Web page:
School closures in 2020 caused some disruptions for all schools and particularly for the students. In a normal school year, we are able to observe the growth of a students on a day-to-day basis and not only based on the work produced but also by observing how they engage with the content in a classroom, and with peers.
In a normal year, we are also able to take the MAP assessment three times a year– at the start of the year to determine a baseline and set our growth goals, the middle of the year to gauge our progress and the end of the year to see how we did.
Of course, 2020 was anything but a normal year, and therefore how we’ve decided to use MAP to drive student learning has had to shift.
First, some background.
What is MAP?
MAP, or the Measure of Academic Progress assessments, are a suite of educational tools developed by a US-based company, NWEA, and currently in use in around 145 countries worldwide. Since the year 2000, NWEA has offered a comprehensive set of web-based tests to aged Grade R-12 learners. These assessments are skill-based, and curriculum agnostic, which is critical as 145 countries are using the tool and each may have differing curricula.
Growth Focused Assessment:
At its core, MAP is a computer-based, adaptive test, with each student being presented with a unique set of questions based on how they respond to prior questions. The assessment is focused on measuring growth over time. As such, learners take an assessment at the beginning of the year, in the middle of the year, and the end of the year. MAP software is able to determine growth goals based on the initial assessment and then measure progress. For our internal purposes, we are able to measure the growth of students over time, allowing us to see what impact we are having and how we, as an organisation, can continue to improve.
Over the past 20 years, NWEA has been refining their assessment tools, as well as collecting data across the globe that allows them to predict what academic growth should look like in schools. Nova Pioneer’s decision to use MAP was due, in part, to the length of time NWEA has been refining the assessment, the fact that learners can take the assessment online allowing us easier administration across South Africa and Kenya, and the wealth of data we can use to compare our performance against 145 other countries. Ultimately, like Nova Pioneer, MAP shares our deep commitment in measuring the growth of children, not just their endpoint.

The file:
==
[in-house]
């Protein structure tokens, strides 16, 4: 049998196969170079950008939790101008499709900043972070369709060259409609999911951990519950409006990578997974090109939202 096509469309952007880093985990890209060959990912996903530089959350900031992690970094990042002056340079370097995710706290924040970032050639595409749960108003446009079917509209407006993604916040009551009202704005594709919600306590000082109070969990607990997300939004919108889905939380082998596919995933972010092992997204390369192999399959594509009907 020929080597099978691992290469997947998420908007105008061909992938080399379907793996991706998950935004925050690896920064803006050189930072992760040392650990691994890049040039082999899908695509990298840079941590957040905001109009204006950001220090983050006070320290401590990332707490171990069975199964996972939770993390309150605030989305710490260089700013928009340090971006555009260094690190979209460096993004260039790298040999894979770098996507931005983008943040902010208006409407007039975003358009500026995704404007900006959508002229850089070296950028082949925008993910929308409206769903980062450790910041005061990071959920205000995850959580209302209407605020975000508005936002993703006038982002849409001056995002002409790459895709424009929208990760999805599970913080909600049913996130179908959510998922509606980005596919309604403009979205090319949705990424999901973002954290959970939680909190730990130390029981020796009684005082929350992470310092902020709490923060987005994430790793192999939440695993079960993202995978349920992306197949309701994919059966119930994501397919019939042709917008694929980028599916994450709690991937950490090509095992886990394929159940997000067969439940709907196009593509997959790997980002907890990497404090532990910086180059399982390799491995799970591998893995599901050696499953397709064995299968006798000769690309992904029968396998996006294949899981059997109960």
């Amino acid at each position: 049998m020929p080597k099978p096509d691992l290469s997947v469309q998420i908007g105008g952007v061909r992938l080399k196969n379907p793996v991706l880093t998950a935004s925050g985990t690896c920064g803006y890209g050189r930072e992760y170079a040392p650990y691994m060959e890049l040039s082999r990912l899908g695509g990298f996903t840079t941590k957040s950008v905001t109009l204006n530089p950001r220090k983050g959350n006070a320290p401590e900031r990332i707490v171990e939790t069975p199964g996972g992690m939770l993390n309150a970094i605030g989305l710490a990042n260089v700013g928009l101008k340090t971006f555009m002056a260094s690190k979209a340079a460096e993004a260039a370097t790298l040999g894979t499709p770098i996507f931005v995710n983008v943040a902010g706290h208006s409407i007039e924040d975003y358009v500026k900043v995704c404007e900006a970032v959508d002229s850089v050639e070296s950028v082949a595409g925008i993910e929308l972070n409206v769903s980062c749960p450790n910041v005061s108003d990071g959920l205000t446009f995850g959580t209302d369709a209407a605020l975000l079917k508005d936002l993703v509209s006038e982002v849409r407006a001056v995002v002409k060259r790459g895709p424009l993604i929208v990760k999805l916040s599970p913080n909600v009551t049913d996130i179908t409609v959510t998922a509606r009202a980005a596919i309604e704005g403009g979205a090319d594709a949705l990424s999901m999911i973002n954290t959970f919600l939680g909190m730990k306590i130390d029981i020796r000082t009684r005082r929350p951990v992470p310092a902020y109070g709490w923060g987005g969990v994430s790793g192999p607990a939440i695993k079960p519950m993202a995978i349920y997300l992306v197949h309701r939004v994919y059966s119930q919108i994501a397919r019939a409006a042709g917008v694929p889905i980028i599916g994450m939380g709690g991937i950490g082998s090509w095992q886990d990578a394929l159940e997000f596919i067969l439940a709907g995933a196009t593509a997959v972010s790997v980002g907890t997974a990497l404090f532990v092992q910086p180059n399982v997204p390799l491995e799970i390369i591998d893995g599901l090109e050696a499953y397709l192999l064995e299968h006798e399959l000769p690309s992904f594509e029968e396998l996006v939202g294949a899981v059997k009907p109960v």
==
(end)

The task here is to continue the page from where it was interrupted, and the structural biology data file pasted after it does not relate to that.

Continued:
Our shared mission as Nova Pioneer is to build a network of high-quality schools across the continent that are fostering the next generation of innovators and leaders. We currently operate 13 schools across South Africa and Kenya, and central to our work is using global best practices to build a coherent and powerful curriculum. In our primary schools, in addition to being grounded in the Cambridge Standards, we also use leading world programming, like Singapore Maths, to further deepen learning and competency building in our students.
Another core component of our vision is in making sure that all students grow academically while they are with us. This growth is measured in a number of ways, including termly assessment, verbal communication, written communication, portfolios, reading growth assessments, etc. We seek to have multiple points of contact in what and how students are learning so that we can continue to support their accelerated and meaningful growth. A key part of that constellation of assessments that allow us to get a picture of how students are doing is an assessment called MAP.
How will we be able to use MAP in 2020 and beyond?
We are excited to collect the MAP data this year, not so much to assess beginning to end of year growth (although it will help us determine that), but rather to get clearer on the ways in which we can best support student growth and achievement in 2021 and beyond.
We are seeing data from all around the world that the interruption to schooling will have created learning gaps for learners around the globe. At Nova Pioneer, we have seen the extraordinary efforts of our families, central learning design team, teachers and school leaders come together to make sure that learners had as much normalcy and support in their learning during COVID 19.
We are confident that the measures that we have put in place to support teaching and learning during school closure, and then the staggered return to school, have supported our learners in moving forward with their curriculum coverage and skill-building.
However, we do not doubt that the interruptions will have caused gaps in skills that we would be able to address more meaningfully had students been in school as in a normal year.
To that end, we are excited to administer and then dive into the MAP data that this end of year assessment will generate for every child. Each teacher will be able to get a report outlining the concepts and skills that each learner has mastered and the ones that they will need more support for in the 2021 school year.
We will be able to use this internationally benchmarked and external assessment to get a clear mirror to reflect what has been learned and what needs more support, and we will be able to use that data to inform practical, thoughtful and targeted interventions for our learners in 2021.
This will, of course, be one of the many pieces of information we will use to support young Novaneers in 2021 and one of the many ways we live out our commitment to making sure that we are a data-driven organization.